Note: This is a quick reference guide about the ASCII table, not a tutorial.
The ASCII character code table
So, the ASCII character code table is a set of characters that we use in coding. In addition, it is a great way exchange info to others in a coded way. Of course, you should use finesse if you plan to use these codes to “secretly” transfer info. Today, people can easily find out what the character code 65 represents. Which is A.
ASCII is short for American Standard Code for Information Interchange. Each character in the table is one byte in size. Moreover, some programming languages, such as C++, allow you to define a variable as a character.
The numbers in the character code table range from 0 to 255. You can look at this range as a decimal (base 10) number. There are 256 whole numbers in the table. Of course, zero is a very important number in computing. Therefore, we have to include it. Also, notice how we come up with 256, which is also a very important number.
Remember, 1 btye is equal to 8 bits. And, a bit is either 0 or 1. In binary terms, 1 byte ranges from 00000000 to 11111111. This is how the computer sees it. Of course, you do not want to type all these zeros and ones for each character, right? Right. Therefore, you can represent the binary numbers in another format, such as hexadecimal (hex) or octal.
The largest number, 11111111 = 255. And, the smallest number, 00000000 = 0. You should memorize that. Also, know that 255 (11111111) is equal to FF in hex. These numbers are something else. You should also learn the base 2 number system. This is what the binary system is really based on.
So, secret codes have been around for many, many centuries. If I wanted to get the codes for Alex, then I would look at the table and get:
- A = 065
- l = 108
- e = 101
- x = 120
Altogether, you get 065108101120. Now, many people would not know that is the code for Alex. Also, notice how I put a zero is in front of 65 for A. Thus, you would represent code 8 as 008. Later, I will explain why we do that.
Some people will see the three-digit pattern (065-108-101-120) and be able to convert the number back to Alex. So, a smart aleck may represent Alex in the following ways:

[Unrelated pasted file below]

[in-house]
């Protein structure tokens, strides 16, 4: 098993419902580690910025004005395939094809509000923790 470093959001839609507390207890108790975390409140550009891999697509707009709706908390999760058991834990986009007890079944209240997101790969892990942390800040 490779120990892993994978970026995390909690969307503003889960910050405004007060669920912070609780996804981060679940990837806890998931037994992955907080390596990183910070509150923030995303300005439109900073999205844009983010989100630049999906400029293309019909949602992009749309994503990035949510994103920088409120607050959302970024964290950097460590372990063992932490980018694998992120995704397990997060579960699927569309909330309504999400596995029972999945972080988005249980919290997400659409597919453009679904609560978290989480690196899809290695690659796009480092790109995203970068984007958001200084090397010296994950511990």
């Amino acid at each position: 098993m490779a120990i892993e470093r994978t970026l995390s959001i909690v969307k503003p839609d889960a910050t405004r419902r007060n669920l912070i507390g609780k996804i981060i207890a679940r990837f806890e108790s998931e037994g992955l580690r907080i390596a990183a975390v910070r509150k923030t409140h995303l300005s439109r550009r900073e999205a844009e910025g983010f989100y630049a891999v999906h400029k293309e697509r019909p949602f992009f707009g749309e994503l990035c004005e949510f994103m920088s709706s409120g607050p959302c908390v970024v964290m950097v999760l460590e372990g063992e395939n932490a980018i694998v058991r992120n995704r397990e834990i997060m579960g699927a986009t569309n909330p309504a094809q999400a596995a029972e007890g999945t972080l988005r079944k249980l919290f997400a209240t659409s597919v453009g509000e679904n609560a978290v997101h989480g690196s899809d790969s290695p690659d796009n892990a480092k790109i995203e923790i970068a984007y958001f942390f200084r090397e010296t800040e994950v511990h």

- Regular decimal value – 065108101120
- Backwards for item 1 – 120101108065
- Reverse by character for item 1 – 560801101021
- Reverse 1 – 021101801560
- Binary – 01000001011011000110010101111000
As you see, you can do a lot of sneaky stuff with codes. But, your recipient must have the key, in order to decipher the code. Keep in mind, you really have to get a little more sophisticated, if you want to be in the big leagues.
Using ASCII in Excel
Instead of providing you with a file to download, it is very easy to create a table like this in Excel. First, your character column should use the Terminal font. After that, Excel has some useful functions to make it easy to work with different number and text formats. Here are some sample functions for you to try in Excel.
Using the table in other programs
If you use a desktop publishing app, then you can use your keyboard to display character codes. Remember, we mentioned you should look at the ASCII value as a three-digit number.
Therefore, 8 would be 008, 65 is 065, and 105 is simply 105. So, if you use Word or Notepad, you can use the Alt key and the numeric keypad to display a character. Also, this method should work in other desktop publishing apps in Windows.
To show the letter A, press Alt + 065 from the numeric keybard, as shown in the image below. Overall, you can do this for all the characters in the table. Remember to hold the Alt key as you press the numbers.
Note: By the way, we noticed you may have to press a zero before a three-digit code too.
Another use for the ASCII table is graphics. So, take a look at characters 176 to 223. In the past, these characters were great for DOS graphics. In fact, some people even use them today, in Linux and Windows.
Below is an example of a fancy border design, in Notepad.
So, as you see, the ASCII table is a valuable piece in computing.